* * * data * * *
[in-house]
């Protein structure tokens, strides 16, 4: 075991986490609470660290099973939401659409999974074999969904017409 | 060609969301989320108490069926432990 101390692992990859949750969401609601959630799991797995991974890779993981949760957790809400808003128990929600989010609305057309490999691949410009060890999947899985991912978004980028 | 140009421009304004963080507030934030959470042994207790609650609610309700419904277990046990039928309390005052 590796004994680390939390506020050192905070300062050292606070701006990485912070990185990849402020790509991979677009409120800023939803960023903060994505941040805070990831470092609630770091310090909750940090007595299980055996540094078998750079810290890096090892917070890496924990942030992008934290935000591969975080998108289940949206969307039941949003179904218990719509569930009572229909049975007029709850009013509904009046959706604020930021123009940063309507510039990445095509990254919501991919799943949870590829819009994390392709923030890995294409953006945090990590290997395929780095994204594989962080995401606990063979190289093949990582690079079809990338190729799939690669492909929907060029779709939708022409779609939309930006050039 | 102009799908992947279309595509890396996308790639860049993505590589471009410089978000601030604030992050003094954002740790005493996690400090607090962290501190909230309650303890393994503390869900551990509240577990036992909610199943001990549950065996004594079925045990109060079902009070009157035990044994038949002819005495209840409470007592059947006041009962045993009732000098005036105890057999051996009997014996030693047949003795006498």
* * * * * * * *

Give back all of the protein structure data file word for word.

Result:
[in-house]
């Protein structure tokens, strides 16, 4: 075991986490609470660290099973939401659409999974074999969904017409 | 060609969301989320108490069926432990 101390692992990859949750969401609601959630799991797995991974890779993981949760957790809400808003128990929600989010609305057309490999691949410009060890999947899985991912978004980028 | 140009421009304004963080507030934030959470042994207790609650609610309700419904277990046990039928309390005052 590796004994680390939390506020050192905070300062050292606070701006990485912070990185990849402020790509991979677009409120800023939803960023903060994505941040805070990831470092609630770091310090909750940090007595299980055996540094078998750079810290890096090892917070890496924990942030992008934290935000591969975080998108289940949206969307039941949003179904218990719509569930009572229909049975007029709850009013509904009046959706604020930021123009940063309507510039990445095509990254919501991919799943949870590829819009994390392709923030890995294409953006945090990590290997395929780095994204594989962080995401606990063979190289093949990582690079079809990338190729799939690669492909929907060029779709939708022409779609939309930006050039 | 102009799908992947279309595509890396996308790639860049993505590589471009410089978000601030604030992050003094954002740790005493996690400090607090962290501190909230309650303890393994503390869900551990509240577990036992909610199943001990549950065996004594079925045990109060079902009070009157035990044994038949002819005495209840409470007592059947006041009962045993009732000098005036105890057999051996009997014996030693047949003795006498």